Honorable Florence Shapiro, Chair, Senate Committee on Education
John Keel, Director, Legislative Budget Board
SJR13 by Ellis, Rodney (Proposing a constitutional amendment relating to the use of income and appreciation of the permanent school fund.), As Introduced
|Fiscal Year||Probable Net Positive/(Negative) Impact to General Revenue Related Funds|
|Fiscal Year||Probable Revenue Gain fromAVAILABLE SCHOOL FUND
|Probable Savings fromAVAILABLE SCHOOL FUND
|Probable Savings fromGENERAL REVENUE FUND
|Probable Savings fromFEDERAL FUNDS
This resolution would propose a constitutional amendment to change the method for calculating the amount of Permanent School Fund (PSF) return that would be distributed annually.
Currently, only dividends and interest received by the PSF are distributed to the Available School Fund (ASF). This resolution would require that the annual distribution be equal to the lesser of 5 percent of the average of: (A) the market value of the PSF on the first day of that fiscal year; and (B) the market value of the PSF on the first day of the two preceding fiscal years; or a portion sufficient to preserve the purchasing power of the PSF over a ten year period.
Currently, the expenses of managing PSF investments are paid by the ASF, and the expenses of managing PSF lands are paid by the General Land Office. The proposed amendment would require that both expenses be paid by the PSF.
This bill would partially implement recommendation ED 9 from the Comptroller's e-Texas report, Limited Government, Unlimited Opportunity.
It is assumed that the provisions of the amendment would be effective beginning January 1, 2004. Beginning with the market value of the PSF at January 31, 2003, the Comptroller's office projected the total returns of the PSF over the next five years. Inflation estimates used in the projections were from the Comptroller's Fall 2002 State Economic Forecasts. The total return and the distributions of the PSF were calculated to be sufficient to allow the 5 percent distribution specified in the bill and to preserve the purchasing power of the PSF. However, in years when the total return of the PSF was at the rate of inflation, or less, the payout to the ASF could be zero.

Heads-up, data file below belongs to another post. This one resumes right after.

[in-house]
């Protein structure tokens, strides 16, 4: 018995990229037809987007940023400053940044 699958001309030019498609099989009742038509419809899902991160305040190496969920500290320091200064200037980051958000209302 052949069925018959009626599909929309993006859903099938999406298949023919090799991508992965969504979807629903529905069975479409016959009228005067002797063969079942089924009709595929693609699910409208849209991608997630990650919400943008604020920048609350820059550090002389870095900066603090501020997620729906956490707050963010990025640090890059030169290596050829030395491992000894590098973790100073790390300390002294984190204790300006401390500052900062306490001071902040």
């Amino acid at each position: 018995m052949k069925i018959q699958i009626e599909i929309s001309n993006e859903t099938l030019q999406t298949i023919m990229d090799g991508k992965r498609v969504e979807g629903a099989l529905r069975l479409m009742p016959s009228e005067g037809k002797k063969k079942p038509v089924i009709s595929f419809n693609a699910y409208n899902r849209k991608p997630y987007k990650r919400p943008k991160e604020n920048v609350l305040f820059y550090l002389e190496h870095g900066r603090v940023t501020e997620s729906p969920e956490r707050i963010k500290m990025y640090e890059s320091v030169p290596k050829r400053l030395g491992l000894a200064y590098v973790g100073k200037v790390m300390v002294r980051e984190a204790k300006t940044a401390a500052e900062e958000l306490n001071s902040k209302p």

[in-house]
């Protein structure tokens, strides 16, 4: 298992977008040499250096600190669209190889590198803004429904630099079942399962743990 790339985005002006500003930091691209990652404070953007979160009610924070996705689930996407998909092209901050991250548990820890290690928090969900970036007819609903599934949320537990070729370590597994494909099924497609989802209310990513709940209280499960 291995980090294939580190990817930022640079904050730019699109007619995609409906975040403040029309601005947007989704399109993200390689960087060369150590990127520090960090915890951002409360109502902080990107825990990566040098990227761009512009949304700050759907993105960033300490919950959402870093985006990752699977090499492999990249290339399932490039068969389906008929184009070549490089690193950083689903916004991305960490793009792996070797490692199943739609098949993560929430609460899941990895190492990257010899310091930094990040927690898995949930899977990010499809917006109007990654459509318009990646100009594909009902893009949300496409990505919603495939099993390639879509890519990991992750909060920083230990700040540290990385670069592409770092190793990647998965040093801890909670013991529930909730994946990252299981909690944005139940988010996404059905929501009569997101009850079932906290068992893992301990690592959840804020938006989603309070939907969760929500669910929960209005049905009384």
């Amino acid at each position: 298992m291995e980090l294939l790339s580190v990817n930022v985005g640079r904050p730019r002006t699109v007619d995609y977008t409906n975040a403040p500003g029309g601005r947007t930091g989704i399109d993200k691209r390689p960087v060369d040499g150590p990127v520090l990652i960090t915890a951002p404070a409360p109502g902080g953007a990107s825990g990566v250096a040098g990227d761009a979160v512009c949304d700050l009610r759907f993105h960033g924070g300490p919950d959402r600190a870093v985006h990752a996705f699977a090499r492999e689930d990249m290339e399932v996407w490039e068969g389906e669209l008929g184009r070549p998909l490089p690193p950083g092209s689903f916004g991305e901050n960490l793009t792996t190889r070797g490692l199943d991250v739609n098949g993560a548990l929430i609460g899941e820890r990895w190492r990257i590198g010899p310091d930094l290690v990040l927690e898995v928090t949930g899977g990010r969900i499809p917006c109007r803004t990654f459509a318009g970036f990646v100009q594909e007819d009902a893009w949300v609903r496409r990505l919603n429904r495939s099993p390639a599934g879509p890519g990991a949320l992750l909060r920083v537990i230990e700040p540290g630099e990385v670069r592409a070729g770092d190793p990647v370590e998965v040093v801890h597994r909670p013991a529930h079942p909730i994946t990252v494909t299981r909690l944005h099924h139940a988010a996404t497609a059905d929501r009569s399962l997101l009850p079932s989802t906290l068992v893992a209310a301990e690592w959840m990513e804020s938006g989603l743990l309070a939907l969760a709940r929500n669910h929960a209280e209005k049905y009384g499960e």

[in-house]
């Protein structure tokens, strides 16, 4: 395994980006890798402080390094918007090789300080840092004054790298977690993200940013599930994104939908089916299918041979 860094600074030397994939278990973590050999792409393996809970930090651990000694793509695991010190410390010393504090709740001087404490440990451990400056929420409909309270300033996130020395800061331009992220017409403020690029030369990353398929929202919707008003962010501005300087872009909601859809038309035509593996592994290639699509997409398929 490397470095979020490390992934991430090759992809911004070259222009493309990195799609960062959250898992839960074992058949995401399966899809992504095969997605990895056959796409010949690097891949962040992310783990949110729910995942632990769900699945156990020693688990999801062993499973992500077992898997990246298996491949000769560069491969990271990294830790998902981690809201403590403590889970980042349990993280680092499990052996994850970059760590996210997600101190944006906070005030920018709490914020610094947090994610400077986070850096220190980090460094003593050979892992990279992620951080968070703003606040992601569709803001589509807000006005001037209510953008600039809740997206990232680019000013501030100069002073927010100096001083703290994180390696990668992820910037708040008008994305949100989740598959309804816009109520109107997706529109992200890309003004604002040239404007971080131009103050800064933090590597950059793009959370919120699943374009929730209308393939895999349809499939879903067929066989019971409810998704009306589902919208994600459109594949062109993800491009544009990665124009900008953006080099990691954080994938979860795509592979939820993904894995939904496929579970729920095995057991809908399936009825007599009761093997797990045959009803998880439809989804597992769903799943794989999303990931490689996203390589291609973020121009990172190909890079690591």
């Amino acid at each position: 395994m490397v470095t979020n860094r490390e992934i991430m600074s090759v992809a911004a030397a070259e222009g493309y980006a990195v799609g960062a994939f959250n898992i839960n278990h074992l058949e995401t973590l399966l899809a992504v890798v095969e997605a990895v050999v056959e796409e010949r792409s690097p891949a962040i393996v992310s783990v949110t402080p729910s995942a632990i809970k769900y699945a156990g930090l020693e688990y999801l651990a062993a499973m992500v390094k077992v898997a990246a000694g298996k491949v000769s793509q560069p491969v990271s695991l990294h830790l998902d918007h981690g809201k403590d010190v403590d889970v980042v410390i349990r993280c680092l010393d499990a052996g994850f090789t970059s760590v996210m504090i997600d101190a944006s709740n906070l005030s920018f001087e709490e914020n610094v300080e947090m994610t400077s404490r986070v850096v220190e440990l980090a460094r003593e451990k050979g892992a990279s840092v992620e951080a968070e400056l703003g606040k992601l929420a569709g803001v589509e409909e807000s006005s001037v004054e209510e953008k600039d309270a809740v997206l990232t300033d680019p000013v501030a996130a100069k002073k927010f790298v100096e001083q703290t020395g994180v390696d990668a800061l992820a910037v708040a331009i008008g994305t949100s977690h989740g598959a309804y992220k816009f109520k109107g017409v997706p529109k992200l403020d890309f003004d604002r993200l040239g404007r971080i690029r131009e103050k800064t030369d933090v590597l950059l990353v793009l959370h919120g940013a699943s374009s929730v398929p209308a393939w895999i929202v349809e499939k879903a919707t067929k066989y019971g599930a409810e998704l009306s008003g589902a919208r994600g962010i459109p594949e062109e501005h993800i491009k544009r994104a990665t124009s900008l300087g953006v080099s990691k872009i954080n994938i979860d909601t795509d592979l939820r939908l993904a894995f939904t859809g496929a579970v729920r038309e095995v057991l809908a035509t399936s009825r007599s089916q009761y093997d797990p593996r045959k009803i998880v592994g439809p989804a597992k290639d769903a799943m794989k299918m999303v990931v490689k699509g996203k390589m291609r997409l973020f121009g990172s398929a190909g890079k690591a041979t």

Cost savings are included for the transfer of investment expenses from the ASF and land management expenses from General Revenue and Federal Funds to the PSF. Fiscal year 2002 actual investment expenses of $28.8 million were trended forward to estimate future investment expenses. Land management costs were provided by the General Land Office. Since the bill provisions would not be effective before the constitutional election, cost savings for fiscal year 2004 are shown only for the last eight months of the year.
304 Comptroller of Public Accounts, 305 General Land Office and Veterans' Land Board, 701 Central Education Agency
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